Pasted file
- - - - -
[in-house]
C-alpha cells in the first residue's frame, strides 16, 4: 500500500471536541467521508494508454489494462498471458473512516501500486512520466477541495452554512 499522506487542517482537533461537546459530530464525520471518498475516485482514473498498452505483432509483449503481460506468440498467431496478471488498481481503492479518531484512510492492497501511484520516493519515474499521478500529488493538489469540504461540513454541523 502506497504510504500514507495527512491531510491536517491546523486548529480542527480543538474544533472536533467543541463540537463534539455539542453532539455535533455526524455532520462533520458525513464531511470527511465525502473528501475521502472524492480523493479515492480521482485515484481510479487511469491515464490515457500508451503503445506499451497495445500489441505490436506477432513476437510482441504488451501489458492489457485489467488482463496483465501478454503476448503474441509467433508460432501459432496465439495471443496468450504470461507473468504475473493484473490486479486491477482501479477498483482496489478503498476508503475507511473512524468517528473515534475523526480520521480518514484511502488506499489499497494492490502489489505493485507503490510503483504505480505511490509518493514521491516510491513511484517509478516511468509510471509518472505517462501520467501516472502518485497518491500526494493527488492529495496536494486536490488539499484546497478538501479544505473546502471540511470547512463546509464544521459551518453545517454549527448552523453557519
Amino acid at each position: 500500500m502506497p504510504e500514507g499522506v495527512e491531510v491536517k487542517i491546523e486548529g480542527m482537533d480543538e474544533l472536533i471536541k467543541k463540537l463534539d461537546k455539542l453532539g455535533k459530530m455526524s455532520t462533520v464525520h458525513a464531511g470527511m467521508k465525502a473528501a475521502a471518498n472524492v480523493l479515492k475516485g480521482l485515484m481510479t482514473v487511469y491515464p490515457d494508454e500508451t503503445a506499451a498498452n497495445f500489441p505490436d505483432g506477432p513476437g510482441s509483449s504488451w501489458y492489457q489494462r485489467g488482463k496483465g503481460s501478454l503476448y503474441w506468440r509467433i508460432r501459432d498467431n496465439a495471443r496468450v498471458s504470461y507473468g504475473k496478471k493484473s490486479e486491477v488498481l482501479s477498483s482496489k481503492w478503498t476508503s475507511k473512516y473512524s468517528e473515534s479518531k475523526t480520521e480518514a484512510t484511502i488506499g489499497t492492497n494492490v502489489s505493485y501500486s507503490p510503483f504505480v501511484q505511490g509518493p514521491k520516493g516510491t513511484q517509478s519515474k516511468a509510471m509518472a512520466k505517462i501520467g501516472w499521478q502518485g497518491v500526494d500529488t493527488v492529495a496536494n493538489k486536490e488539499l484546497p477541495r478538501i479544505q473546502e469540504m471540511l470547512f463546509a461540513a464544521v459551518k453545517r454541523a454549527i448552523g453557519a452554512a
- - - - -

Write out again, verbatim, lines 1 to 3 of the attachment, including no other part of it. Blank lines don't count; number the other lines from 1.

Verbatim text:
[in-house]
C-alpha cells in the first residue's frame, strides 16, 4: 500500500471536541467521508494508454489494462498471458473512516501500486512520466477541495452554512 499522506487542517482537533461537546459530530464525520471518498475516485482514473498498452505483432509483449503481460506468440498467431496478471488498481481503492479518531484512510492492497501511484520516493519515474499521478500529488493538489469540504461540513454541523 502506497504510504500514507495527512491531510491536517491546523486548529480542527480543538474544533472536533467543541463540537463534539455539542453532539455535533455526524455532520462533520458525513464531511470527511465525502473528501475521502472524492480523493479515492480521482485515484481510479487511469491515464490515457500508451503503445506499451497495445500489441505490436506477432513476437510482441504488451501489458492489457485489467488482463496483465501478454503476448503474441509467433508460432501459432496465439495471443496468450504470461507473468504475473493484473490486479486491477482501479477498483482496489478503498476508503475507511473512524468517528473515534475523526480520521480518514484511502488506499489499497494492490502489489505493485507503490510503483504505480505511490509518493514521491516510491513511484517509478516511468509510471509518472505517462501520467501516472502518485497518491500526494493527488492529495496536494486536490488539499484546497478538501479544505473546502471540511470547512463546509464544521459551518453545517454549527448552523453557519
Amino acid at each position: 500500500m502506497p504510504e500514507g499522506v495527512e491531510v491536517k487542517i491546523e486548529g480542527m482537533d480543538e474544533l472536533i471536541k467543541k463540537l463534539d461537546k455539542l453532539g455535533k459530530m455526524s455532520t462533520v464525520h458525513a464531511g470527511m467521508k465525502a473528501a475521502a471518498n472524492v480523493l479515492k475516485g480521482l485515484m481510479t482514473v487511469y491515464p490515457d494508454e500508451t503503445a506499451a498498452n497495445f500489441p505490436d505483432g506477432p513476437g510482441s509483449s504488451w501489458y492489457q489494462r485489467g488482463k496483465g503481460s501478454l503476448y503474441w506468440r509467433i508460432r501459432d498467431n496465439a495471443r496468450v498471458s504470461y507473468g504475473k496478471k493484473s490486479e486491477v488498481l482501479s477498483s482496489k481503492w478503498t476508503s475507511k473512516y473512524s468517528e473515534s479518531k475523526t480520521e480518514a484512510t484511502i488506499g489499497t492492497n494492490v502489489s505493485y501500486s507503490p510503483f504505480v501511484q505511490g509518493p514521491k520516493g516510491t513511484q517509478s519515474k516511468a509510471m509518472a512520466k505517462i501520467g501516472w499521478q502518485g497518491v500526494d500529488t493527488v492529495a496536494n493538489k486536490e488539499l484546497p477541495r478538501i479544505q473546502e469540504m471540511l470547512f463546509a461540513a464544521v459551518k453545517r454541523a454549527i448552523g453557519a452554512a